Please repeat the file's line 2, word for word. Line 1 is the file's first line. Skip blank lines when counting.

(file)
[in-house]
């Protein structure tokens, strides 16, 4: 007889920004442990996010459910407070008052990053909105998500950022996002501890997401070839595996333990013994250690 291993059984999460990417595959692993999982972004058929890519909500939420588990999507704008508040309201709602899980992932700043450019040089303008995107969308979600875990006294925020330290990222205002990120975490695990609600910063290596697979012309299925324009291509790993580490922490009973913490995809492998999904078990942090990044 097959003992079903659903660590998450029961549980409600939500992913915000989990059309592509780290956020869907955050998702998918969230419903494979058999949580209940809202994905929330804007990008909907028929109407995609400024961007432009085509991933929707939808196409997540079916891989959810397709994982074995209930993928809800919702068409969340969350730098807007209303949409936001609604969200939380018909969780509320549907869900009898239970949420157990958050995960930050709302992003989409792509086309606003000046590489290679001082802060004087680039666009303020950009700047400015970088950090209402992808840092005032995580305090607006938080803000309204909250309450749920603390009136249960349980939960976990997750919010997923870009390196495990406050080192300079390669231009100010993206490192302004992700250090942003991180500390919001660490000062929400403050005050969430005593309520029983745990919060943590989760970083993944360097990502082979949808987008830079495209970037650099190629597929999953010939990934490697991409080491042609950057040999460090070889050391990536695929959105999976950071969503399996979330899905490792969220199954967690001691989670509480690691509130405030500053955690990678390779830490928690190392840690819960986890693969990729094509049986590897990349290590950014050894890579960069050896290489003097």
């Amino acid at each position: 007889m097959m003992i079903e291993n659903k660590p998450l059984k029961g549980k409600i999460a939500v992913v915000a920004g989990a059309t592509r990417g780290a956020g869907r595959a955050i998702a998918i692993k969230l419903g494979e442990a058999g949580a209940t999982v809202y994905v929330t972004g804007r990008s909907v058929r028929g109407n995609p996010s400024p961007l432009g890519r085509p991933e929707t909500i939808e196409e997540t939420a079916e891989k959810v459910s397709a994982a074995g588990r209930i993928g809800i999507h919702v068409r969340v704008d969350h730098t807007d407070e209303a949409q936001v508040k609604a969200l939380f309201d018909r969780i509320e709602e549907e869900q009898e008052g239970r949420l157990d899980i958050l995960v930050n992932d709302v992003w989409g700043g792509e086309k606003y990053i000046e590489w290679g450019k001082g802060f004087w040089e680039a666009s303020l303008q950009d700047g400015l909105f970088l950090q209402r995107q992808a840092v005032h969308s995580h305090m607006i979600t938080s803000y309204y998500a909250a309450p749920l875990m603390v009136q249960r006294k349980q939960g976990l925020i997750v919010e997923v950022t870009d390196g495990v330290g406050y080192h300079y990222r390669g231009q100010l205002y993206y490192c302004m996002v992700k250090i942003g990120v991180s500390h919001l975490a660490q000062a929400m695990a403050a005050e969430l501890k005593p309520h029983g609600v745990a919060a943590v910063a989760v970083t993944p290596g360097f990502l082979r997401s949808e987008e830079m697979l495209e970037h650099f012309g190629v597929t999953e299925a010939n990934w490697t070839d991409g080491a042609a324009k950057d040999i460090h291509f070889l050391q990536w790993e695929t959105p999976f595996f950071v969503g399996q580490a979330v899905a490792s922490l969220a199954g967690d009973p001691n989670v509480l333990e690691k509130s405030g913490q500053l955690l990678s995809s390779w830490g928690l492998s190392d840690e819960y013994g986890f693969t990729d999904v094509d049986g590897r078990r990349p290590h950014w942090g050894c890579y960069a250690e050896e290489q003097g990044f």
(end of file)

């Protein structure tokens, strides 16, 4: 007889920004442990996010459910407070008052990053909105998500950022996002501890997401070839595996333990013994250690 291993059984999460990417595959692993999982972004058929890519909500939420588990999507704008508040309201709602899980992932700043450019040089303008995107969308979600875990006294925020330290990222205002990120975490695990609600910063290596697979012309299925324009291509790993580490922490009973913490995809492998999904078990942090990044 097959003992079903659903660590998450029961549980409600939500992913915000989990059309592509780290956020869907955050998702998918969230419903494979058999949580209940809202994905929330804007990008909907028929109407995609400024961007432009085509991933929707939808196409997540079916891989959810397709994982074995209930993928809800919702068409969340969350730098807007209303949409936001609604969200939380018909969780509320549907869900009898239970949420157990958050995960930050709302992003989409792509086309606003000046590489290679001082802060004087680039666009303020950009700047400015970088950090209402992808840092005032995580305090607006938080803000309204909250309450749920603390009136249960349980939960976990997750919010997923870009390196495990406050080192300079390669231009100010993206490192302004992700250090942003991180500390919001660490000062929400403050005050969430005593309520029983745990919060943590989760970083993944360097990502082979949808987008830079495209970037650099190629597929999953010939990934490697991409080491042609950057040999460090070889050391990536695929959105999976950071969503399996979330899905490792969220199954967690001691989670509480690691509130405030500053955690990678390779830490928690190392840690819960986890693969990729094509049986590897990349290590950014050894890579960069050896290489003097």